Talk to any business at present and they will likely cite supply chain challenges and inflationary pressures as major concerns. A recent study showed that almost 90% of warehouse operators believe they must implement new technology to be competitive. A further 80% state that the pandemic has forced them to evolve and modernise more quickly. To see one way in which these problems are being tackled, your author travelled 30 miles west of London earlier this week to visit the experience centre of Zebra Technologies.
Located in leafy Buckinghamshire, Zebra’s centre is one of four in the world (the others are in Chicago, New York and Singapore) where the business showcases solutions for customers. The company is a leading player within the enterprise asset intelligence space, providing hardware and software offerings to help businesses better understand the flow of their goods and people. Zebra describes itself as technology-agnostic, with its aim being to drive the most appropriate solution for each user. Relative to when your author last made a visit to Bourne End (in December 2018 – and so prior to the launch of the Future Trends blog), the size of the experience centre and the range of technologies on display had expanded notably.
Our small group got to see examples of Zebra’s solutions at work in warehouse, retail and healthcare environments. Begin with warehouses. Scanning items with a handheld device is time-consuming. Why not implement a fixed scanner instead under which goods can pass? Perhaps add in a machine vision solution that could check goods for faults and inconsistencies. Need to move something from one part of your warehouse (or factory, retail stockroom etc.) to another? Then use a robot. Smaller robots that can operate in tandem with humans mean that each can focus on what they are best at. Robots may be good at fetching and carrying things, but humans are still better – for now – at picking items from shelves/ bins. It was impressive to see the nimbleness of the robots on display at Zebra, navigating comfortably around unfamiliar objects such as our group. No surprise then that 90% of warehouses expect to deploy some form of autonomous mobile robot within the next five years, per the above study.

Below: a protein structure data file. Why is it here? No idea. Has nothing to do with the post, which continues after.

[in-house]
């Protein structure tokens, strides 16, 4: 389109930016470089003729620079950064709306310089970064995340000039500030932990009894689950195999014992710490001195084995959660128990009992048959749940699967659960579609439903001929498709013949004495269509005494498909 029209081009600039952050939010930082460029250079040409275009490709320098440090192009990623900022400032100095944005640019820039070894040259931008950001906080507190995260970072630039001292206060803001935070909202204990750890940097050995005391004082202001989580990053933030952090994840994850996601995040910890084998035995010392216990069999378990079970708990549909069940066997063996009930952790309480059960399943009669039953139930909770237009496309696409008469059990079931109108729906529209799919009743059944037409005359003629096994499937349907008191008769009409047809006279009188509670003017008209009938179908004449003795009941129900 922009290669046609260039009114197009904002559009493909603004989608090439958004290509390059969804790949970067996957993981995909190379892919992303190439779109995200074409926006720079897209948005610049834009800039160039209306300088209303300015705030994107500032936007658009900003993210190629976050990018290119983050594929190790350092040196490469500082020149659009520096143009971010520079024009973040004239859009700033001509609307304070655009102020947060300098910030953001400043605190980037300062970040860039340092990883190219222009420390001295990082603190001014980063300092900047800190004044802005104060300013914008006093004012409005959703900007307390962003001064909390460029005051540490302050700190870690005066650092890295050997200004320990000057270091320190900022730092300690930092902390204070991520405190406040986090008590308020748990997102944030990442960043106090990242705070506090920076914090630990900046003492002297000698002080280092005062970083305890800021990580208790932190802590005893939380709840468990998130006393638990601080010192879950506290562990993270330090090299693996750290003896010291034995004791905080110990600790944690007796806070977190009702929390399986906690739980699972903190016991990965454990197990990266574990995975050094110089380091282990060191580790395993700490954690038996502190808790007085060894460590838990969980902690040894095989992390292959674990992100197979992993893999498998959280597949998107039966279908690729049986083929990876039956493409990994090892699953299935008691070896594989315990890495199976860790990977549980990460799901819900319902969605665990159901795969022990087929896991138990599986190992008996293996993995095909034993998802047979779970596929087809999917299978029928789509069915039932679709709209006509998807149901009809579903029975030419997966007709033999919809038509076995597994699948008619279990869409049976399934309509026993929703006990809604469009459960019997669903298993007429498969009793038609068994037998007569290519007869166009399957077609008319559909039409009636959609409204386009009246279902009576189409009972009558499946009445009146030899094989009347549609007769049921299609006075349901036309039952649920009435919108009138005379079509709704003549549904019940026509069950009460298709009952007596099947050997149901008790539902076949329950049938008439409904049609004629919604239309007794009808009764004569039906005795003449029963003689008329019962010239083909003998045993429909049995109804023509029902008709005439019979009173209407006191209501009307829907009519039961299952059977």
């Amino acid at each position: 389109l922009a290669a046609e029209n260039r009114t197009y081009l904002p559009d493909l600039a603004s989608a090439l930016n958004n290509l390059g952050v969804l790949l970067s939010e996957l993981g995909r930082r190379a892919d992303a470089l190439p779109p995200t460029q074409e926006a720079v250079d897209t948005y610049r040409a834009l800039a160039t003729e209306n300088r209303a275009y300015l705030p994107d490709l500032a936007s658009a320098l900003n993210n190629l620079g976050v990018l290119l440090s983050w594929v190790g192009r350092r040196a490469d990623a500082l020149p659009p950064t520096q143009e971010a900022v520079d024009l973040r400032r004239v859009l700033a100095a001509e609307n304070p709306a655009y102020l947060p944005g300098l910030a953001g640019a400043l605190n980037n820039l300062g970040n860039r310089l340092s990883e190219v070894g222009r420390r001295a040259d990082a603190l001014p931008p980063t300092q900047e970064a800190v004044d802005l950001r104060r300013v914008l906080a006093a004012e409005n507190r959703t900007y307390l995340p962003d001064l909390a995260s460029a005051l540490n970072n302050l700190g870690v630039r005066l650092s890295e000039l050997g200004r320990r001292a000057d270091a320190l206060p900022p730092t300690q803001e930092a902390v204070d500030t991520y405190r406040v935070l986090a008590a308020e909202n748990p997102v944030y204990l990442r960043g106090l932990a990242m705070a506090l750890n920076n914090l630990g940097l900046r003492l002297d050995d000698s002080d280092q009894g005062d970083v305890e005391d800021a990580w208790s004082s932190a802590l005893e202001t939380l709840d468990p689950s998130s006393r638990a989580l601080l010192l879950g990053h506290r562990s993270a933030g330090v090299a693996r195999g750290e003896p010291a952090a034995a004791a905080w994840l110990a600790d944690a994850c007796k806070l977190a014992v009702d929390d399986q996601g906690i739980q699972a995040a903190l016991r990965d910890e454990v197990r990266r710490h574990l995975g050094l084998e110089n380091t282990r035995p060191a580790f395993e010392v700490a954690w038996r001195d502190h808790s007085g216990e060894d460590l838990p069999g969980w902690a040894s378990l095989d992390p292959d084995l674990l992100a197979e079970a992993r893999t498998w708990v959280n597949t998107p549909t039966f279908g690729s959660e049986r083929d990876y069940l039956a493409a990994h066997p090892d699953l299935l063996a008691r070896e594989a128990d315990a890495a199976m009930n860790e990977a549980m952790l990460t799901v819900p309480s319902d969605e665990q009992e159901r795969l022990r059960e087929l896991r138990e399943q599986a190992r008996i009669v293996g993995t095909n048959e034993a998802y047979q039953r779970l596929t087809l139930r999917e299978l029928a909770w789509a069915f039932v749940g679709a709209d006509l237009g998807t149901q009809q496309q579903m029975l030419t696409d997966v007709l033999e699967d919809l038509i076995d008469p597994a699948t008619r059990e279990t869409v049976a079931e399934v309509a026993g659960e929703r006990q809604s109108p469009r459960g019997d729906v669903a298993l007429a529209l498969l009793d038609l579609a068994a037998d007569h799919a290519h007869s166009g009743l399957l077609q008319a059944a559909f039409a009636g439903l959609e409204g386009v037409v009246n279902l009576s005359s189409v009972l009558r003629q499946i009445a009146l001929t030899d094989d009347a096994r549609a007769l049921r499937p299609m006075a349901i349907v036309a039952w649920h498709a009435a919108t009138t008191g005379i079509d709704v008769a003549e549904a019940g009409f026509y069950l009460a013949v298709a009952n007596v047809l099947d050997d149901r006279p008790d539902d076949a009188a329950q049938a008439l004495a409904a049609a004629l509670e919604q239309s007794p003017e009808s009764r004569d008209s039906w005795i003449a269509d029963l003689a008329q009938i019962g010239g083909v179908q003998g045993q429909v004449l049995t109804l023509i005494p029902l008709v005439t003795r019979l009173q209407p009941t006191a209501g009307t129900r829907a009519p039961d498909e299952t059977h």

It may, of course, be easier to have robots operating behind the scenes in a factory or warehouse than in a hospital setting with anxious patients. However, hospitals can still improve and reduce errors by deploying technology. Basic products can help pinpoint the exact location of a patient or a trolley, whereas more complex examples might help ensure that temperature-critical products (some vaccines, for example) are appropriately monitored as they are moved from place to place. We saw solutions to address all these issues. Regardless of the environment, it seems clear that we are still in an early innings of automation.
The above does not constitute investment advice and is the sole opinion of the author at the time of publication. Heptagon Capital is an investor in Zebra Technologies. The author of this piece has no personal direct investment in the business. Past performance is no guide to future performance and the value of investments and income from them can fall as well as rise.
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